With more than 15 million TV viewers weekly and the same number of monthly visitors to its Web site, World Wrestling Entertainment watched as fans turned to online sites like Facebook and MySpace to create pages celebrating WWE and its personalities. Still, the entertainment company wanted to find a way to connect directly with its fans online.
"WWE fans really tend to aggregate online and find places to connect," says EVP of digital media Brian Kalinowski. "We thought, 'If anyone could really do a social network well for WWE fans, it would be us.'" In July 2008, the company launched WWE Universe, which currently has more than 590,000 members.
Though it takes time, money, and effort to launch a branded social network, industry pros say it can be worth it. The key is to not just follow a trend, but also to analyze audiences to see if a branded community is the right option.
"The question is build versus join. And yes, companies have to do both," explains Jeremiah Owyang, partner at consulting firm Altimeter Group. "They might be on social networks where friends are, but as they get closer and more attached to a company's products, some might become advocates or might want to be closer to the company."
"We went out there and looked at what our fans were doing after they left our site," Kalinowski says. "We also looked at what our competitors were doing in this space." WWE saw consumers going to Facebook and MySpace both before and after visiting the site, and noticed that competitors' message boards were very popular. "We knew there was a demand out there for it," he adds.Valuable conversation
In May 2009, Sears Holdings launched MySears and MyKmart, two social networks connected to the company's e-commerce offerings. "We needed to connect with our customers more," says Rob Harles, VP of social media and community at Sears Holdings. "They want to have a bit of social interaction. We really push to understand what's the value of the conversation itself."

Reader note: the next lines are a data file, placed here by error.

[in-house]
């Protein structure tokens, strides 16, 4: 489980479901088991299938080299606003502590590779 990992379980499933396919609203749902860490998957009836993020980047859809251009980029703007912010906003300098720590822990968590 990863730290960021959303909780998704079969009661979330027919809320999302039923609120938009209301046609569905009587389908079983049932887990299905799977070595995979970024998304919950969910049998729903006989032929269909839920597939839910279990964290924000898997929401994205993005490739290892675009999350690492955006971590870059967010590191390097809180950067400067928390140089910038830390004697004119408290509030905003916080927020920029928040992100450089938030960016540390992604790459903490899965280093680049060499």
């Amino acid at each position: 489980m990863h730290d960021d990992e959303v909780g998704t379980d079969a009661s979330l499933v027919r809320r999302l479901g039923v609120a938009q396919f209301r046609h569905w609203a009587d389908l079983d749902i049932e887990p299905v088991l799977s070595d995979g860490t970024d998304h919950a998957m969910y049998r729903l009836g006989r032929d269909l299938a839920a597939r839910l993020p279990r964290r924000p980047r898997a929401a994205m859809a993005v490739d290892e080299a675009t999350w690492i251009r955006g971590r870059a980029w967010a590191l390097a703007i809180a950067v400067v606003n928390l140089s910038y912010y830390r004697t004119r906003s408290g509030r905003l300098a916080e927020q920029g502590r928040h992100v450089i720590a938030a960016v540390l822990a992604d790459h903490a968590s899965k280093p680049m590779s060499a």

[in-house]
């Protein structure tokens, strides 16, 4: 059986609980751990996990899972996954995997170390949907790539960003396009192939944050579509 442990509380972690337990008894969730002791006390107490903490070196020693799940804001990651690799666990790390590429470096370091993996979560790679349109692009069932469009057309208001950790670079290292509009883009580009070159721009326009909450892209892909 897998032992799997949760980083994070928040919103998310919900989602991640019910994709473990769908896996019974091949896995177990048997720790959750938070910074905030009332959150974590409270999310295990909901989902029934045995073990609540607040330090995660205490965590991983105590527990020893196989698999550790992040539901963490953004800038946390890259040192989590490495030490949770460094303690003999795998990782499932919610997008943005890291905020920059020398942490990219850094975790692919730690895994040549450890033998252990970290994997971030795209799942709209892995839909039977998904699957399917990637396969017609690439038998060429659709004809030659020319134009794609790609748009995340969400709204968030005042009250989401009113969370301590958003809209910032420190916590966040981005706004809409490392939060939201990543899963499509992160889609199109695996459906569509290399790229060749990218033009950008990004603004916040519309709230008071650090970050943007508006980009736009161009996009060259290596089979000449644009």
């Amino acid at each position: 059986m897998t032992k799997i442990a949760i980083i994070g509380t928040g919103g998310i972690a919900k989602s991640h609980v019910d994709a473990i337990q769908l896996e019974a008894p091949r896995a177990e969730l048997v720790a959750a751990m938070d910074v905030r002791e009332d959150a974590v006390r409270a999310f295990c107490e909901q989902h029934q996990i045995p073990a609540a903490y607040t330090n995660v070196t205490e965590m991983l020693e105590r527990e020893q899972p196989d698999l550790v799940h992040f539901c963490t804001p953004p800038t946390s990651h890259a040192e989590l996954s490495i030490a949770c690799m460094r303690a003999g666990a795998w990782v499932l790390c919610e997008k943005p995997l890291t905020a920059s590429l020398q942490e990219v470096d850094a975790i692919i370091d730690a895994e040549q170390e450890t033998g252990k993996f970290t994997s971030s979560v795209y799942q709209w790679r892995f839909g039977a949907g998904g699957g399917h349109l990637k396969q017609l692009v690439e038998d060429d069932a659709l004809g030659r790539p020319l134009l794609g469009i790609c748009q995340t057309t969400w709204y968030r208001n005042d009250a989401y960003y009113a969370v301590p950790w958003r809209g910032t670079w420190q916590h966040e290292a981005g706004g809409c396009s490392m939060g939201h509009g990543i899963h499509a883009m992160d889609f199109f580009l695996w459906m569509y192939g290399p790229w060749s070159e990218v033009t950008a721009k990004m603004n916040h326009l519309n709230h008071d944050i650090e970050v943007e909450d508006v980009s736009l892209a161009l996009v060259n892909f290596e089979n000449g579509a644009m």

Since the launch, more than 400,000 people have signed up as members and they provide reviews on products and services.
Launching a company-hosted social network can provide "deep emotional engagement and commitment with that audience," says Jennifer Houston, SVP and global lead of WE Studio D. "By creating those sites and really passionately delivering true value to those audiences, over time you get closer and closer to that one-to-one relationship with the brand."
Providing that bond is one goal of Sony Community, launched at CES 2009. The site developed out of a blog from Sony, and includes "neighborhoods" where consumers can discuss certain products from the brand. The most trafficked neighborhood is for Sony's notebook brand, Vaio.
"We wanted to better communicate with and really engage fans and tech enthusiasts in a two-way dialogue," says Marcy Cohen, senior manager of communications for Sony Electronics. The company plans to expand its network this year, connecting more to outside social networks and bringing together some of the neighborhoods. The main goal is to add customer value, she says.
Sony allows some community members to do product reviews; Sears lets customers interact with each other while shopping online; and WWE's site promotes its talent with their own profiles and hosts live chats. Even highly regulated industries, like financial services, can benefit from this trend, Owyang says, citing American Express' OPEN forum for small business owners.
"Every industry can benefit from these," he adds. "You just have to be creative."The benefits of a branded social network Deeper interaction
Consumers go to Facebook or Twitter to interact with friends, but true fans of a brand want to interact with a company more than those sites can offer Customization
Social networking pages for different companies can look very similar, but a company can customize its own social network Better integration
Companies can incorporate social interaction into other elements of the site, such as e-commerce